23 September 2015
In celebration of the tenth anniversary edition of Research Matters, we run down the 'Top 10' articles, as voted by our Assessment Research and Development team.
Aspects of writing
Our longitudinal study Aspects of Writing has been running since 1980, with the original report making front page headlines.
Read research from 1980-2004 in this Research Matters Special Issue.
What happens when four Financial Times' journalists go under the eye of the invigilator?
We sat four Financial Times' journalists down to take AS and A Levels in their specialist fields of politics, business, economics and media, with surprisingly varied results.
Read a report of the experiment and thoughts from the journalists themselves from p23 in Issue 02
21st Century skills: Ancient, ubiquitous & enigmatic?
What are 21st Century skills? How should we teach them, assess them, and how can we develop them in the workplace? In this paper Irenka Suto questions whether some skills deemed '21st Century' are deemed by some to be "as ancient as Socratic philosophy."
Read more on p2 of Issue 15
A Level History: Which factors motivate teachers' unit and topic choices?
This research spawned a popular national news item detailing the 'Top 10' topics studied by A Level History students, revealing Russian Dictatorship and Civil Rights in the USA to be among the most popular.
Read the accompanying research on p2 of Issue 19
'Happy birthday to you'; but not if it's summertime
This influential research review on the effect of birthdate on school performance, co-authored by Tim Oates CBE, continues to be referenced in the ongoing debate around at what age children should start school.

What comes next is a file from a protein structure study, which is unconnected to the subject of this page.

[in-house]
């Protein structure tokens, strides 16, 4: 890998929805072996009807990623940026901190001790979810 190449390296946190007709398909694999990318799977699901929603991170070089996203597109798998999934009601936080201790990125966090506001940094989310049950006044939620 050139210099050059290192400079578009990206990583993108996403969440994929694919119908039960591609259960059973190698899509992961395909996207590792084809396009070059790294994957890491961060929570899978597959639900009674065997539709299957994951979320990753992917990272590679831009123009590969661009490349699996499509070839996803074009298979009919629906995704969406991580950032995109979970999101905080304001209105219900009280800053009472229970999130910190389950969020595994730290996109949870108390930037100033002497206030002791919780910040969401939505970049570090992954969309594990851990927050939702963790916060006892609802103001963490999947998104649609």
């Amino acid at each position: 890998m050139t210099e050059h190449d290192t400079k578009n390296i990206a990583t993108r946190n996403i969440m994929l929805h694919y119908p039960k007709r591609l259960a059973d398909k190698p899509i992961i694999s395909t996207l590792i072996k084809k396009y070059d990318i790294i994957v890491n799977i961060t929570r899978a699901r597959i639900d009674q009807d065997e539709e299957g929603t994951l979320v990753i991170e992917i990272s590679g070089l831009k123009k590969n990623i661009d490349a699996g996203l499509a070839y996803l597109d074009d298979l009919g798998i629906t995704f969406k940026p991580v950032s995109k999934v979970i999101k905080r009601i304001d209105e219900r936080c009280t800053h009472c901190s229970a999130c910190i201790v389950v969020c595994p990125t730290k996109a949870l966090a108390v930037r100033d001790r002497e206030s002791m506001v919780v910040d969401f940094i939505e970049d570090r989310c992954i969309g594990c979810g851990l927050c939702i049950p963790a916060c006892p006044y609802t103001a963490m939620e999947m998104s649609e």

Read more on p43 of Issue 08
Critical Thinking – a tangible construct?
Is critical thinking an explicitly teachable skill or a natural disposition? This research looks at both sides of the argument over the history of the construct of 'critical' thinking.
Read more on p2 of Issue 03
Education and Neuroscience
In the first edition of Research Matters to be printed in colour, one of our researchers, Vikas Dhawan, hooked himself up to an EEG machine (pictured) to investigate how neuroscience might affect the fields of education and test development in the future.
Read more on p46 of Issue 17
Cookery examined: 1937 - 2007
Here, the author dissects the history of social change and gender bias in the way cookery is taught and assessed in schools, from the late 1930s, to an all but disappearance from the curriculum in the 1980s and a revival in recent years off the back of campaigns around obesity, animal welfare and environmental concerns.
Read more on p24 of Issue 06
The pitfalls and positives of pop-comparability
This study explores the 'August ritual' of media debate surrounding the standards of public examinations and questions whether experiments such as The Five Decade Challenge and television programmes like That'll Teach 'Em help or hinder with the perception of exams in popular culture.
Read more on p52 of this Research Matters Special Issue
'3 Rs’ of assessment research: Respect, Relationships and Responsibility
This study reviews arguments that research has an important role in reinforcing the integrity of and respect for an organisation, that Awarding Bodies have a relationship to support between themselves and the communities they serve, and acknowledges that the activities of our own organisation directly influence the lives of others, bringing with it responsibilities.
Read more on p2 of Issue 06
Read the 10th anniversary edition of Research MattersResearch Matters Issue 20 Summer 2015